Thermal Analysis of PCB by TMA

Application Note B-TA1026


A printed circuit board or PCB is usually composed of epoxy resin with reinforced woven glass fibers where electrical components and conducting layers are mounted. The PCB board and the components mounted in it should have identical coefficient of thermal expansion or CTE values to prevent thermal stresses and ensures a longer lifetime. The CTE of a material can be evaluated using the thermomechanical analysis or TMA and changes in CTE values are used not only to characterize the glass transition temperature of a material, but also as a very important parameter for assessing product stability. In this application, we compare the expansion behavior and CTE values of a decade old PCB and a new PCB using TMA with differential type compression loading attachment effective for measuring samples with <2 mm in thickness. 

Measurement and results

Portions cut out from a decade old PCB and a new PCB were prepared. Both samples were <2 mm in thickness. Each sample was loaded at room temperature in a differential type compression loading attachment in TMA. First and second heating TMA measurements were performed from RT up to 220℃ heating at 10℃/min and applying a constant load of 100 mN.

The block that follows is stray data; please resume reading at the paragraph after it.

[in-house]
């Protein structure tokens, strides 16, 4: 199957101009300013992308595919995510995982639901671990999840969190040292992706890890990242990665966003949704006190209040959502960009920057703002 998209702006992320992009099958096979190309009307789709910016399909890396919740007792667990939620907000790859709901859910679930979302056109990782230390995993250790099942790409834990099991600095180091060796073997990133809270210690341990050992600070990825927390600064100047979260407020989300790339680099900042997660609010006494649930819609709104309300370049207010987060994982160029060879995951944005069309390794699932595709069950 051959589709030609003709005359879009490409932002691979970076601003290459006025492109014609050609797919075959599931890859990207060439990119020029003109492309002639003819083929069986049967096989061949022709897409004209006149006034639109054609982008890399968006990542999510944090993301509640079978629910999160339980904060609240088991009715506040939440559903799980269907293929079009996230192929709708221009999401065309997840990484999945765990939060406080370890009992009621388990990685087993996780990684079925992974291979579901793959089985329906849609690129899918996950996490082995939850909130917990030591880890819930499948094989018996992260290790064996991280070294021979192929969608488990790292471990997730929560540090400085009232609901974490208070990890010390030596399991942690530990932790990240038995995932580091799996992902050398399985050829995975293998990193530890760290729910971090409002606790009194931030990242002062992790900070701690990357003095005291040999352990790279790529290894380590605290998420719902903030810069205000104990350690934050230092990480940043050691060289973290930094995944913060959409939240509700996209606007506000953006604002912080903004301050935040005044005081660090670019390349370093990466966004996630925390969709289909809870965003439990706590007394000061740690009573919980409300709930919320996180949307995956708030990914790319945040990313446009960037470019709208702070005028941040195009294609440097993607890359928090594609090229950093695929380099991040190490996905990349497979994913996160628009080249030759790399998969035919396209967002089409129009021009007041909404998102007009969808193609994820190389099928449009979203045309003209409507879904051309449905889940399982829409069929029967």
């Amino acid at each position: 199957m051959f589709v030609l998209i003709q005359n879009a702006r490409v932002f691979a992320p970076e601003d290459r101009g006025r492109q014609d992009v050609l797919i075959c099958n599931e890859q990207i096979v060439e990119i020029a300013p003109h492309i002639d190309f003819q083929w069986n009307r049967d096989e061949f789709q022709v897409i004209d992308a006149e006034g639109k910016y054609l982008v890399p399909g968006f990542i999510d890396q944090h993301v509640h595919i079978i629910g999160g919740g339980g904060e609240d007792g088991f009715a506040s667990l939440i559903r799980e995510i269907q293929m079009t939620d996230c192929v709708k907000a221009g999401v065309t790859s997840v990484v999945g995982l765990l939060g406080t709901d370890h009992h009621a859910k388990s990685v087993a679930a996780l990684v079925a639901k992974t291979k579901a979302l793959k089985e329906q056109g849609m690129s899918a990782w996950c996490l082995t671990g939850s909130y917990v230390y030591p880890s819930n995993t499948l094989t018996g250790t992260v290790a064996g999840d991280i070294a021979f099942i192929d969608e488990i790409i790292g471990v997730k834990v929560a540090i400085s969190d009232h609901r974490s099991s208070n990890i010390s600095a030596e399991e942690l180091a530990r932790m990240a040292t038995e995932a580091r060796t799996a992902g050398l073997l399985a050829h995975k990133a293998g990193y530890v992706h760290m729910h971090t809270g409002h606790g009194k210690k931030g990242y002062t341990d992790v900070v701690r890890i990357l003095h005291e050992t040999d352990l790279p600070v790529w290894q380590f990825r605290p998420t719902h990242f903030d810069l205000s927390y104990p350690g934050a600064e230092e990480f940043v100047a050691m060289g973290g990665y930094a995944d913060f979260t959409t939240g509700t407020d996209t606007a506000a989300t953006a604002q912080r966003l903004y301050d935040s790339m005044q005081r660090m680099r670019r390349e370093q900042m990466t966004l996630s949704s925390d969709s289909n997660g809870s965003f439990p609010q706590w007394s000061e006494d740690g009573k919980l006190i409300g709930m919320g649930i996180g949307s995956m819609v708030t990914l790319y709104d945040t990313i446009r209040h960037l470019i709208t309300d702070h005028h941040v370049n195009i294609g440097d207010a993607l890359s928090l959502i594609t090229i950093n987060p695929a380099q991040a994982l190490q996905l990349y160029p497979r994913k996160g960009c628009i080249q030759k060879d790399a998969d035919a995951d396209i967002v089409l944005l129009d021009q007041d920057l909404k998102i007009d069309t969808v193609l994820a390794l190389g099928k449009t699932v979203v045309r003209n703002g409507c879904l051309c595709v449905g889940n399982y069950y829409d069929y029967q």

B-TA1026 Figure 1 TMA curves of old and new PCBs

Figure 1 shows the TMA curves of old and new PCBs in which the results reveal expansion as indicated by the increase in length on both samples immediately even at the start of the measurement. Then, we can observe a sudden increase in expansion at more than 120℃ due to glass transition phenomena. The inflection point indicating glass transition temperature is 10℃ higher in new PCB compared to the old PCB which is a good indication of dimensional stability, better resistance to thermal stress, moisture. However, continuous usage for 10 years has caused a degradation on the thermal property as revealed in the decrease in glass transition temperature. Table 1 shows the CTE values at a base temperature of 30℃ and %expansion of old and new PCBs. Here, we can observe that the CTE and the expansion percentage is nearly the same at 40℃ and that as the temperature increases. The difference in CTE values has drastically increased in the old PCB than in the new PCB especially after glass transition temperature.  

Table 1: CTE and % expansion in PCBs at a base 

Temp °C Old PCB New PCB
% Expansion CTE* % Expansion CTE*
40 0.048 4.83 0.046 4.58
60 0.155 5.17 0.146 4.87
80 0.275 5.50 0.257 5.15
100 0.412 5.89 0.377 5.39
120 0.590 6.56 0.522 5.80
140 1.039 9.45 0.826 7.51
160 1.613 12.41 1.370 10.54
180 2.212 14.75 1.944 12.96
200 2.844 16.73 2.541 14.95
220 3.490 18.37 3.151 16.59

*CTE values: __*10⁻⁵ (1/K)


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